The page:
Or­gan­i­sa­tions need to act ag­gres­sively

Shift­ing the fo­cus of their dig­i­tal tal­ent

The Star Early Edition - - DIGITAL ECONOMY - Yu­sof See­dat Yu­sof See­dat is the di­rec­tor for growth mar­kets at Ac­cen­ture Re­search.

IN SOUTH Africa, the dig­i­tal econ­omy’s growth from 2010 to 2015 has been neg­li­gi­ble, how­ever growth is ex­pected to ac­cel­er­ate by 12.1 per­cent from 2016 to 2020 (ver­sus the global av­er­age of 8.3 per­cent) in­dica­tive of the strong mo­men­tum South Africa is gain­ing as it ro­tates to the new dig­i­tal era.

To­gether with gov­ern­ment’s plans to boost the cur­rent 52 per­cent in­ter­net pen­e­tra­tion rate, the op­por­tu­ni­ties pre­sented by the dig­i­tal econ­omy look promis­ing for South Africa’s fu­ture growth.

The dig­i­tal econ­omy now con­trib­utes up to 23 per­cent of the gross do­mes­tic prod­uct (GDP) world­wide (19 per­cent in South Africa), pow­er­ing growth and cre­at­ing jobs – as an ex­am­ple the de­vel­op­ment of mobile ap­pli­ca­tions alone has cre­ated nearly 500 000 new jobs in the US and the mobile ecosys­tem sup­ported 3.8 mil­lion jobs in Africa in 2015, im­ply­ing strong em­ploy­ment growth prospects. In ad­di­tion, busi­nesses adopt­ing dig­i­tal are ben­e­fit­ing sig­nif­i­cantly, ac­cord­ing MIT Sloan re­search, com­pa­nies that are adapt­ing to a dig­i­tal world are 26 per­cent more prof­itable than their in­dus­try peers.

The rise of the dig­i­tal econ­omy is de­vel­op­ing at pace glob­ally and is now prob­a­bly the sin­gle most im­por­tant driver of in­no­va­tion and pros­per­ity.

Ac­cord­ing to Ac­cen­ture’s Dig­i­tal dis­rup­tion: The growth mul­ti­plier re­port, de­spite chal­leng­ing con­di­tions glob­ally, the dig­i­tal econ­omy’s con­tri­bu­tion to GDP has been grow­ing at a com­pounded an­nual growth rate of 6 per­cent from 2010 to 2015. Ex­clud­ing dig­i­tal for ex­am­ple the non-dig­i­tal re­lated com­po­nent comes in at just 1.4 per­cent of growth.

Adding value

Most mea­sures of the dig­i­tal econ­omy have fo­cused largely on tech­nol­ogy in­fra­struc­ture, IT and com­mu­ni­ca­tions sec­tor in­vest­ment, e-com­merce, as well as broad­band pen­e­tra­tion rates. But this does not ac­count for the whole scope of dig­i­tal.

Ac­cen­ture and Ox­ford Eco­nomics de­vel­oped a new model that as­sesses how dig­i­tal is adding value through­out the en­tire econ­omy – by trac­ing the use of dig­i­tal skills, equip­ment and in­ter­me­di­ate goods and ser­vices in the pro­duc­tion of all goods and ser­vices – we have been able to de­rive a more com­pre­hen­sive and rounded view of what con­sti­tutes a dig­i­tal econ­omy.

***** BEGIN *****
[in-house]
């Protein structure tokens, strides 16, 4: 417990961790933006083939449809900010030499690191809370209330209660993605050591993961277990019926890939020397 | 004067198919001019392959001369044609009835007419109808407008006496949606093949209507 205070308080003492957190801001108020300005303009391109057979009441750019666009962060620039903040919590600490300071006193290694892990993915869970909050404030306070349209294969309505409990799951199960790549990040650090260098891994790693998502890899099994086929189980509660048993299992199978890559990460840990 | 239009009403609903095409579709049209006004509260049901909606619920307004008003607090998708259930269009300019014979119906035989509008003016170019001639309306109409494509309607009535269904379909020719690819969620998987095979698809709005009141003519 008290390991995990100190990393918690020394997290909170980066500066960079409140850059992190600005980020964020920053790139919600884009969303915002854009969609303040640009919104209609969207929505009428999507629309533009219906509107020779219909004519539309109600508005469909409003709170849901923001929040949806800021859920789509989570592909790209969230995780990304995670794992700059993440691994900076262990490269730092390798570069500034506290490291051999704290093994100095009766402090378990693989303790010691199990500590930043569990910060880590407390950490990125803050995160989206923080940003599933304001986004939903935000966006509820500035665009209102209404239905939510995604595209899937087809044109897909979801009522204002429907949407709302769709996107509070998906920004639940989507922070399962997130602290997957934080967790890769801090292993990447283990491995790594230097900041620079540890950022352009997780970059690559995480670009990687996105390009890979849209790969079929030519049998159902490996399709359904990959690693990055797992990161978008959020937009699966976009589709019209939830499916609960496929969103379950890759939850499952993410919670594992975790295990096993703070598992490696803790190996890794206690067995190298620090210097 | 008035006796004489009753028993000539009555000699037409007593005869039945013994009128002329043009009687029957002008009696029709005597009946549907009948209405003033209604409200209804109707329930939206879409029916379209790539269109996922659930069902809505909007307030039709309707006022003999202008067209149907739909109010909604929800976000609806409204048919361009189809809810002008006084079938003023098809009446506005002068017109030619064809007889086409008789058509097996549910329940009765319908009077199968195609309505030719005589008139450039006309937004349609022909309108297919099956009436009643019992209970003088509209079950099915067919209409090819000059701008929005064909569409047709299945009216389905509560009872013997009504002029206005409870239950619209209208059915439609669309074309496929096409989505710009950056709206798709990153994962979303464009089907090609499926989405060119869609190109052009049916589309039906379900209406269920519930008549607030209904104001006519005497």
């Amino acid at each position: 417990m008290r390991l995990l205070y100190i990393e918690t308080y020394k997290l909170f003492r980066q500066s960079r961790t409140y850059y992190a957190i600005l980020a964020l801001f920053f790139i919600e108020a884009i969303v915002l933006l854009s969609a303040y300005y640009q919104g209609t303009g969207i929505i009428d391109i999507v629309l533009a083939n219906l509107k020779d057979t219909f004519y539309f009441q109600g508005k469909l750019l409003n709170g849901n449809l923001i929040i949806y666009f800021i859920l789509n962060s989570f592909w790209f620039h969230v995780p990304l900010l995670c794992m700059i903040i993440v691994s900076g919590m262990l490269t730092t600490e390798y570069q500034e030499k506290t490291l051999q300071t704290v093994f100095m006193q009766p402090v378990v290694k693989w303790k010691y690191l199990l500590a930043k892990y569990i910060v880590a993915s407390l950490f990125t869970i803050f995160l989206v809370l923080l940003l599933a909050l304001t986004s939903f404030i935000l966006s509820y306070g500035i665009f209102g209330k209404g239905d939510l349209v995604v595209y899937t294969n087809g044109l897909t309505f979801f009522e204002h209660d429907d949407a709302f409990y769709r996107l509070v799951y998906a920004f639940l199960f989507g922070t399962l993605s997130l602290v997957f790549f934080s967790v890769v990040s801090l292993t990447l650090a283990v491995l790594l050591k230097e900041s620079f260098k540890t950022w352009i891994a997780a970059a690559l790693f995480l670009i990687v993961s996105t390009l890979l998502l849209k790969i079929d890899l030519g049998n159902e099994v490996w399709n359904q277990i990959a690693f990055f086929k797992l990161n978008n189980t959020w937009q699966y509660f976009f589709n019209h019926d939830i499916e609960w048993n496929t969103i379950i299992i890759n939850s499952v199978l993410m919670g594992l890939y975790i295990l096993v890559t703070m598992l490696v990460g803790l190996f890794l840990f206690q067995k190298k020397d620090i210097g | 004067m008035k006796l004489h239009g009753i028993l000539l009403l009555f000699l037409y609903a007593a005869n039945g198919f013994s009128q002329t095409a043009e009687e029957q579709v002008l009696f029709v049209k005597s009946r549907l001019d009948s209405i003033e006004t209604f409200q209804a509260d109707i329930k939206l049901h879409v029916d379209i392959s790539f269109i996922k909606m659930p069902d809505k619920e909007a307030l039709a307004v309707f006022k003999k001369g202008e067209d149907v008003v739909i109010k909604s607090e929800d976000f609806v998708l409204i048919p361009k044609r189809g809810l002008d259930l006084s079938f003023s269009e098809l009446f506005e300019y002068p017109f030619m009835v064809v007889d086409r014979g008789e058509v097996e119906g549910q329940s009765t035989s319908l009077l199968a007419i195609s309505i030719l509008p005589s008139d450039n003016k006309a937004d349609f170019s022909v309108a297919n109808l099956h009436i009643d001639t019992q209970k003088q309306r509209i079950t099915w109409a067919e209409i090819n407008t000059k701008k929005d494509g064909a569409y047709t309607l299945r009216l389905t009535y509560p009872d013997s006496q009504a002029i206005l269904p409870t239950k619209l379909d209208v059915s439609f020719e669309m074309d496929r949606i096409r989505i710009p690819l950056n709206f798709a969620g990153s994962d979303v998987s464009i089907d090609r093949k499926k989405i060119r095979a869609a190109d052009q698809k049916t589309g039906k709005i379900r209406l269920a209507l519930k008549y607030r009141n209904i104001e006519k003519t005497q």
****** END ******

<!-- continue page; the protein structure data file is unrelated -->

Our re­search found that 28 per­cent of out­put in ma­ture mar­ket economies is dig­i­tal – com­pared to the far smaller 5.2 per­cent of ma­ture mar­ket economies that would have been con­sid­ered dig­i­tal us­ing tra­di­tional meth­ods – a deeper dive into the data high­lights that even greater gains are to be had in pro­duc­tiv­ity and growth.

Look­ing at in­di­vid­ual coun­tries for most economies, the dig­i­tal share of GDP has the po­ten­tial to grow by around three per­cent­age points be­tween 2015 and 2020. The US leads the rank­ing, with a dig­i­tal econ­omy val­ued at around $5.9 tril­lion (R798.5trln), which equates to 33 per­cent of GDP. Fortythree per­cent of em­ploy­ment in the US work­force is dig­i­tal. If we mea­sure the ac­cu­mu­lated in­vest­ment in soft­ware, hard­ware and com­mu­ni­ca­tions equip­ment, dig­i­tal cap­i­tal stock rep­re­sents 26 per­cent of to­tal stock.

By con­trast, South Africa’s labour force is 36 per­cent dig­i­tal, how­ever only 6 per­cent of its cap­i­tal stock is dig­i­tal – a rel­a­tively smaller cap­i­tal in­vest­ment than most other economies – re­sult­ing in a dig­i­tal econ­omy worth just 19 per­cent of GDP.

As­sess­ing the dig­i­tal econ­omy of­fers in­sight into its size and scope. But while it is vi­tally im­por­tant to the over­all well-be­ing of an econ­omy to cal­cu­late how much has been spent on in­for­ma­tion, com­mu­ni­ca­tions and tech­nol­ogy or ac­count for the num­ber of dig­i­tal jobs, there is more to achiev­ing a high-per­form­ing econ­omy than ac­cu­mu­lat­ing dig­i­tal as­sets and skills. Broad-based ap­pli­ca­tion of dig­i­tal tech­nolo­gies – in­clud­ing the en­abling en­vi­ron­ment, com­pany be­hav­iours and con­sumer at­ti­tudes – mat­ters in driv­ing pro­duc­tiv­ity gains.